DAMASCUS, Syria (AP) — A Syrian official and the state news agency say more than 100 people have been treated at hospitals after a suspected poison gas attack by rebels in the northern city of Aleppo, updating an earlier toll.
Forensic Medicine General Director Zaher Hajo told The Associated Press Sunday that those wounded the night before were taken to two hospitals in Aleppo, Syria’s largest city.
Hajo says all but 15 of the 105 people who were treated have been discharged. He says two people who were in critical condition have improved.
The Britain-based Syrian Observatory for Human Rights says 94 people were treated, with 31 remaining in hospitals.
Syria’s Arab News Agency, SANA, said the alleged chemical attack late Saturday was carried out by “terrorist groups positioned in Aleppo countryside” that fired shells containing toxic gases on three neighborhoods in Syria’s largest city.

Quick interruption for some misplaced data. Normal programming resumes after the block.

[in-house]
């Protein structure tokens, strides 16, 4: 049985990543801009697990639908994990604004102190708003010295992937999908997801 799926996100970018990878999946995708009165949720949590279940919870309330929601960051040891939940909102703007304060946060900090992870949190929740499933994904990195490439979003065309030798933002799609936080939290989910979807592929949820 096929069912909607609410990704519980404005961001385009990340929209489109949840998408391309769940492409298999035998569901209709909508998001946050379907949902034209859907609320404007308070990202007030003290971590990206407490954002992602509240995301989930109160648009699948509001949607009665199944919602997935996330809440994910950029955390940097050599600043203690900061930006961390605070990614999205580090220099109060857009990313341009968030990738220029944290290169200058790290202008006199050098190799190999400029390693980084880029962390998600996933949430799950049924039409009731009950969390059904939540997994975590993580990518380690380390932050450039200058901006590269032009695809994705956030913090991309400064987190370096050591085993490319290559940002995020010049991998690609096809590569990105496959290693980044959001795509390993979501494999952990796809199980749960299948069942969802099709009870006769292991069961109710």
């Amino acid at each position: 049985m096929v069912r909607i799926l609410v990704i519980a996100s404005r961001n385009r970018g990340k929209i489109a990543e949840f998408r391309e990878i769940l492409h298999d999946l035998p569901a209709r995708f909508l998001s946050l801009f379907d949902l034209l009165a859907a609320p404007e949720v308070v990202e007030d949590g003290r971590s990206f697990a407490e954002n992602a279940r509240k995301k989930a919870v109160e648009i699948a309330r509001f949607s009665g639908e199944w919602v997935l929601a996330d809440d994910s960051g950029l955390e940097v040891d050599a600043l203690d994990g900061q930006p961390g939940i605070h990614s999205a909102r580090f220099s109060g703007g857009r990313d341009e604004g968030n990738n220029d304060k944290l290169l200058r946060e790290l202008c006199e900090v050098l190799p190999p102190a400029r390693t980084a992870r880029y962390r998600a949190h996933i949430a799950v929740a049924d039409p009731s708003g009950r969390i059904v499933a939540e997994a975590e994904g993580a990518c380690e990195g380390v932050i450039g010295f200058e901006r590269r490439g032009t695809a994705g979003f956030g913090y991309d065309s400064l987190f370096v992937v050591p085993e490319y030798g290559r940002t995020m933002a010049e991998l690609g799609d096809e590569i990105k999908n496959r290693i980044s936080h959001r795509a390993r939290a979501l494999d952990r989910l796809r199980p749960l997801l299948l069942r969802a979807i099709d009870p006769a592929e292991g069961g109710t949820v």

Russian Defense Ministry spokesman Maj. Gen. Igor Konashenkov saidRussian chemical weapons specialists have been dispatched to Aleppo. Russia is a close ally of President Bashar Assad and has intervened in recent years to turn the tide of the civil war in his favor.
“According to preliminary data, particularly the symptoms shown by the victims, the shells that bombarded residential areas of Aleppo were filled with chlorine gas,” Konashenkov said.
In the past, rebels have accused the government of using chlorine gas to attack opposition-held areas. Rebel commanders and opposition figures denied carrying out a chemical attack and accused the government of trying to undermine a cease-fire.
Rebel commander Abdel-Salam Abdel-Razak says the opposition doesn’t possess poisonous gases or the capabilities to lob them, tweeting “These are lies” soon after reports assigning blame emerged.